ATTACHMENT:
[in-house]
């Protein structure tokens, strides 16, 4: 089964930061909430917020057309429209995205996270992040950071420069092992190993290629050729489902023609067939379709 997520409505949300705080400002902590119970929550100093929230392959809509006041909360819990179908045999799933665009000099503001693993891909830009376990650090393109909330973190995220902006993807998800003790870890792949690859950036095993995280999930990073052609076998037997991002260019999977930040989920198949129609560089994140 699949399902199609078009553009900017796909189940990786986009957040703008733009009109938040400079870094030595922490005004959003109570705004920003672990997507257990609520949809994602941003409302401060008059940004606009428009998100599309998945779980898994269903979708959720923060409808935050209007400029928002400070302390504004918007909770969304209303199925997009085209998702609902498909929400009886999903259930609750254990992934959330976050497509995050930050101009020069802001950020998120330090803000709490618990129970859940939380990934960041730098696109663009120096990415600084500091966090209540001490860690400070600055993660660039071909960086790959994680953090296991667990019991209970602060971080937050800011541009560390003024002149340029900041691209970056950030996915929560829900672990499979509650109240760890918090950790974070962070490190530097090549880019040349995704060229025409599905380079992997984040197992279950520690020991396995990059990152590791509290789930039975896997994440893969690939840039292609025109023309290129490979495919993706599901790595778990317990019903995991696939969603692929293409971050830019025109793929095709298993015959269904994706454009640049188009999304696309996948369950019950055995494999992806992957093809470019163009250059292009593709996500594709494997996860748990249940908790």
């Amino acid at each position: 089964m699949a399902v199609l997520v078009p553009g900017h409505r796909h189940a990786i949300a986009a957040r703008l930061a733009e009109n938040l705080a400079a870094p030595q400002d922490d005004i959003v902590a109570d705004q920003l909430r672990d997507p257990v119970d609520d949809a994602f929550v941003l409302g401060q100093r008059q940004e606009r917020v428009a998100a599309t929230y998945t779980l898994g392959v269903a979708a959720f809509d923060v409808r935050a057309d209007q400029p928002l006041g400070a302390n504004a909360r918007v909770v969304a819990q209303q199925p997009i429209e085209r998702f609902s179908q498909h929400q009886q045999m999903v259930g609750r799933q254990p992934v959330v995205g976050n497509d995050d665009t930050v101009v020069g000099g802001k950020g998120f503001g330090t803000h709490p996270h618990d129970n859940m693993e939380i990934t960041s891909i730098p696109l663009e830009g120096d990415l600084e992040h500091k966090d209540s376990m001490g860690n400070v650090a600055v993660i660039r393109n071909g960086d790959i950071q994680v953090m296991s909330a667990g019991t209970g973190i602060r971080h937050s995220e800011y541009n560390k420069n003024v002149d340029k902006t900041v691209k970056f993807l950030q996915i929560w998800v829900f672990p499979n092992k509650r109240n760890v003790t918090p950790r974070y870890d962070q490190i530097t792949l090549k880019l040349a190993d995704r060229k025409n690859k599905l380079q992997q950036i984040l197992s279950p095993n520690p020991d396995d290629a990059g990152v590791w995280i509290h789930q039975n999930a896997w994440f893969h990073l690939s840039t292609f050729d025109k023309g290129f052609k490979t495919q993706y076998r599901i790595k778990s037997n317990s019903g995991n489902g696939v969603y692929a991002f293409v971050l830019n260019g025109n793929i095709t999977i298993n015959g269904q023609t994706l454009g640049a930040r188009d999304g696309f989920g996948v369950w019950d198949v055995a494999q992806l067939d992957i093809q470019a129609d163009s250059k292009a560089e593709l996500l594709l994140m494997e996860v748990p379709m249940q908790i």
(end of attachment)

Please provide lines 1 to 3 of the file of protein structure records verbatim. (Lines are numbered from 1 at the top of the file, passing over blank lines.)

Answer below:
[in-house]
């Protein structure tokens, strides 16, 4: 089964930061909430917020057309429209995205996270992040950071420069092992190993290629050729489902023609067939379709 997520409505949300705080400002902590119970929550100093929230392959809509006041909360819990179908045999799933665009000099503001693993891909830009376990650090393109909330973190995220902006993807998800003790870890792949690859950036095993995280999930990073052609076998037997991002260019999977930040989920198949129609560089994140 699949399902199609078009553009900017796909189940990786986009957040703008733009009109938040400079870094030595922490005004959003109570705004920003672990997507257990609520949809994602941003409302401060008059940004606009428009998100599309998945779980898994269903979708959720923060409808935050209007400029928002400070302390504004918007909770969304209303199925997009085209998702609902498909929400009886999903259930609750254990992934959330976050497509995050930050101009020069802001950020998120330090803000709490618990129970859940939380990934960041730098696109663009120096990415600084500091966090209540001490860690400070600055993660660039071909960086790959994680953090296991667990019991209970602060971080937050800011541009560390003024002149340029900041691209970056950030996915929560829900672990499979509650109240760890918090950790974070962070490190530097090549880019040349995704060229025409599905380079992997984040197992279950520690020991396995990059990152590791509290789930039975896997994440893969690939840039292609025109023309290129490979495919993706599901790595778990317990019903995991696939969603692929293409971050830019025109793929095709298993015959269904994706454009640049188009999304696309996948369950019950055995494999992806992957093809470019163009250059292009593709996500594709494997996860748990249940908790």
């Amino acid at each position: 089964m699949a399902v199609l997520v078009p553009g900017h409505r796909h189940a990786i949300a986009a957040r703008l930061a733009e009109n938040l705080a400079a870094p030595q400002d922490d005004i959003v902590a109570d705004q920003l909430r672990d997507p257990v119970d609520d949809a994602f929550v941003l409302g401060q100093r008059q940004e606009r917020v428009a998100a599309t929230y998945t779980l898994g392959v269903a979708a959720f809509d923060v409808r935050a057309d209007q400029p928002l006041g400070a302390n504004a909360r918007v909770v969304a819990q209303q199925p997009i429209e085209r998702f609902s179908q498909h929400q009886q045999m999903v259930g609750r799933q254990p992934v959330v995205g976050n497509d995050d665009t930050v101009v020069g000099g802001k950020g998120f503001g330090t803000h709490p996270h618990d129970n859940m693993e939380i990934t960041s891909i730098p696109l663009e830009g120096d990415l600084e992040h500091k966090d209540s376990m001490g860690n400070v650090a600055v993660i660039r393109n071909g960086d790959i950071q994680v953090m296991s909330a667990g019991t209970g973190i602060r971080h937050s995220e800011y541009n560390k420069n003024v002149d340029k902006t900041v691209k970056f993807l950030q996915i929560w998800v829900f672990p499979n092992k509650r109240n760890v003790t918090p950790r974070y870890d962070q490190i530097t792949l090549k880019l040349a190993d995704r060229k025409n690859k599905l380079q992997q950036i984040l197992s279950p095993n520690p020991d396995d290629a990059g990152v590791w995280i509290h789930q039975n999930a896997w994440f893969h990073l690939s840039t292609f050729d025109k023309g290129f052609k490979t495919q993706y076998r599901i790595k778990s037997n317990s019903g995991n489902g696939v969603y692929a991002f293409v971050l830019n260019g025109n793929i095709t999977i298993n015959g269904q023609t994706l454009g640049a930040r188009d999304g696309f989920g996948v369950w019950d198949v055995a494999q992806l067939d992957i093809q470019a129609d163009s250059k292009a560089e593709l996500l594709l994140m494997e996860v748990p379709m249940q908790i």